Tuesday, April 24, 2012

The Question of Empathizing with Christ

In last class’ readings, there is a marked demand for the reader to empathize with Christ and his suffering. By encouraging people to feel what Mary and Jesus felt, the authors are trying to further the participatory nature of devotion. If the reader experiences what Mary and her son experienced, then he can understand them better, and thus he can truly devote himself to God. But a problem arises. We are merely human, so how can we hope to experience what Christ felt?

John of Caulibus in his Meditations on the Life of Christ approaches this problem by reminding us of Christ’s humanity. He describes the crucifixion of Christ in gory detail in order to inspire strong emotions to reach devotional glory. Part of this attempt to make his readers empathize with the suffering of Christ is to consider Jesus as just a man: “so that you may be deeply compassionate and spiritually nourished at the same time, avert your eyes briefly from his divinity and think of him as just a man” (249). He evokes an image of a humble, noble, blushing, young man, ridiculed and splattered with his own blood. Caulibus asks us to “be moved by both devotion as well as compassion” (249). For now we see him as one of us, simply a human being, humiliated and suffering.

Then Caulibus asks us to again look at him as the divine being that he is, his “imperial Majesty incarnate, … with reverence and blushing, dressing himself the same as if he were the lowliest of men…. Admire him and conform yourself to him” (249). Now we see the god. He is admirable and great, “immense and eternal” (249). To see this god humbly bending down, naked as a criminal, is striking.

We as humans can relate to him as a man, but it is his humility as God that makes him praiseworthy. It is thus vital that Caulibus reminds us of Christ’s duality as man and god. Because he is divine he should be admired, but because he is human, we can aspire be like him. This may be the only way to truly be devotional, for Christ is both god and man. To deny his humanity is to deny what makes him miraculous and to deny his essential divine paradox. While he is God and must be praised and admired, he is also human and thus can be emulated. But some may question whether it is appropriate to reduce Christ to a man. If it is irreverent to relate to Christ in this way, then this leaves us with the same problem as before: how can we possibly understand the sufferings of God?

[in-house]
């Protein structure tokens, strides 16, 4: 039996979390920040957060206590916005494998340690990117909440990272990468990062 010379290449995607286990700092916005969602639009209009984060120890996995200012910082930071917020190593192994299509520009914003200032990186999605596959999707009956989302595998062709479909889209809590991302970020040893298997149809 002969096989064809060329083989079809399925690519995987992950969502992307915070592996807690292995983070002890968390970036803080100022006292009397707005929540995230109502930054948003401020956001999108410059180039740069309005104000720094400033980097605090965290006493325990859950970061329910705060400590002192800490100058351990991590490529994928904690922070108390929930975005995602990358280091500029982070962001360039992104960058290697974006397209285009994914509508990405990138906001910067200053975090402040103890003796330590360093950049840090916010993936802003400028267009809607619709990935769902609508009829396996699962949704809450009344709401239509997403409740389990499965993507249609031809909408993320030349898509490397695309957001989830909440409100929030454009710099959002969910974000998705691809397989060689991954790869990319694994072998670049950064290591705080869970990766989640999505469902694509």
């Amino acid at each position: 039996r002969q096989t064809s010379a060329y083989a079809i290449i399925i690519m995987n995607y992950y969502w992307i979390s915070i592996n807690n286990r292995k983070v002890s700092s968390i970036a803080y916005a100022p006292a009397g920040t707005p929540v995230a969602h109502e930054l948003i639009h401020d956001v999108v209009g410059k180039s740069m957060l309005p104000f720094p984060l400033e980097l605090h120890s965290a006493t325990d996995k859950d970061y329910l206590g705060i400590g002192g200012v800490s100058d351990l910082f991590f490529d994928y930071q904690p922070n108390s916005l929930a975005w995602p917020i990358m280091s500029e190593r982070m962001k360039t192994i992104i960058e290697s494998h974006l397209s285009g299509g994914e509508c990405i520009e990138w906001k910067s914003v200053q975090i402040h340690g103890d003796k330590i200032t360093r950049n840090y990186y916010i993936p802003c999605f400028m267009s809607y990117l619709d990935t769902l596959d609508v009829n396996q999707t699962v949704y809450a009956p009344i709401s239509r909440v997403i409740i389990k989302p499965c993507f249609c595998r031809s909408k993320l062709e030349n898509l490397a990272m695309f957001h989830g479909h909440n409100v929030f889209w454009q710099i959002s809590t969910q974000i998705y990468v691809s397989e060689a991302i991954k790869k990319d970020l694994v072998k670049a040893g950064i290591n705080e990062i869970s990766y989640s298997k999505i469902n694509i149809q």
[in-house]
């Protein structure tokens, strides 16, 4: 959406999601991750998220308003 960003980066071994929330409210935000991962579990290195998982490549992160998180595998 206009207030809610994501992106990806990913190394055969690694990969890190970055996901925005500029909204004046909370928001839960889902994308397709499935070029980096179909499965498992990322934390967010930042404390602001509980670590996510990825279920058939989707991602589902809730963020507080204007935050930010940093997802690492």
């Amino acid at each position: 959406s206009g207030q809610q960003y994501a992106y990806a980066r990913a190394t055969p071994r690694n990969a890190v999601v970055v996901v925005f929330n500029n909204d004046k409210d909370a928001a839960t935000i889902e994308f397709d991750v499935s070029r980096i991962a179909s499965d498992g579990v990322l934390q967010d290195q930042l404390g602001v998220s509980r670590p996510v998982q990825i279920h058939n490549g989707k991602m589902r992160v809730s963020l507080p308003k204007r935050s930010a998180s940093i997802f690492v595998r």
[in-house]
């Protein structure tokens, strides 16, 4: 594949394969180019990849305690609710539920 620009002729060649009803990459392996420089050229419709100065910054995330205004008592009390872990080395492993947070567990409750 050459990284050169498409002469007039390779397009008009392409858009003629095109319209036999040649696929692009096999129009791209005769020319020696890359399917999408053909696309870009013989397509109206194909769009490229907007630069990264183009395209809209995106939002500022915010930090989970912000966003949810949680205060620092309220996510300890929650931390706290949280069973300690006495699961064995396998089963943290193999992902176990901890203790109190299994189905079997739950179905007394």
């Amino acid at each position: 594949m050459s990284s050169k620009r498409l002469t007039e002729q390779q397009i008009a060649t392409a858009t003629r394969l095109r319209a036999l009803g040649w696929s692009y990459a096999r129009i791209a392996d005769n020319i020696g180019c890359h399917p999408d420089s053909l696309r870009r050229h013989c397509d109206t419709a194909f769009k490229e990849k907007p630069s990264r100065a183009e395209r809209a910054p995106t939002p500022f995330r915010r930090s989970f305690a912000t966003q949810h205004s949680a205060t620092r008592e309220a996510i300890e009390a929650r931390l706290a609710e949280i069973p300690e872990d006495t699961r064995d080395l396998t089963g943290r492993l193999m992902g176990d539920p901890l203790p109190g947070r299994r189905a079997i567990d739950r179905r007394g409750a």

Perhaps the advocating of devotion to Mary as a sort of proxy to empathizing with Christ is in response to this problem of relating to Christ’s suffering. Since Mary is human, there should be no possible impropriety in examining her as such. In fact, to me, the touching aspect of Mary’s role in the crucifixion is her basic humanity. A mother watching the death of her child is always devastatingly grievous, even if he is not the son of God. Looking at Mary as simply the weeping mother of her dead child is a powerful image. I think Michelangelo’s Pieta (included below) captures this special kind of sorrow. It is so basic that it needs no words. It is quiet, somber. The image of the mother holding her fallen son is just wrong, unacceptable.

But in this devotion of Mary, there is still a problem. It is impossible to truly understand her and relate to her as she is not a normal human being, but is in fact the mother of God. In fact, her relation to Christ is such that she is inextricably connected to Christ, even to the extent that she shares his pain. “The wounds of the dying Christ were the wounds of the mother” (175).  She is the mother of God, and as such, she has the strongest connection to him and thus experiences a higher suffering. Pseudo-Bernard says in his Meditation on the Lamentation of the Blessed Virgin that “the tongue cannot speak, nor the mind conceive the extent of the sorrow which affected the pious innards of Mary” (177) and that even the angels wept for her when “they saw the mother of Christ bound with such sorrow” (181). Her sorrow is so deep that she is described as dead (177). So how can we, as common humans, possibly relate to Christ through her?

These authors seem obsessed with trying to empathize with Christ and his suffering. Whether they do this by concentrating on his pain or by praying to Mary and suffering through her, they are fixed on being able to feel the sorrow that the crucifixion deserves. But Christ tells us not to cry for him. “Daughters of Jerusalem, do not weep for me, but weep over yourselves and over your sons” (Pseudo-Bernard, 167) and he tells his mother to “put away grief” (175). This brings into question the meaning of devotion and what God intends for us in attempting to reach the glory of God. While John of Caulibus, St. Anselm, and Pseudo-Bernard constantly ask us to “meditate” and “reflect” and “concentrate” on the suffering of Jesus and his poor mother and as they pray to Mary to give them the ability to weep and suffer as she did, Jesus tells us not to weep for him. I do not think that what these authors are attempting to do is wrong or inappropriate, because it seems to me that they are simply trying to praise God to the best of their ability. But perhaps Christ is telling them that they are missing the point. They should in fact rejoice, for he “ascends to the glory of the father’s majesty” (Pseudo-Bernard, 175). They should, and we should, rejoice, for it is with the crucifixion that we are saved.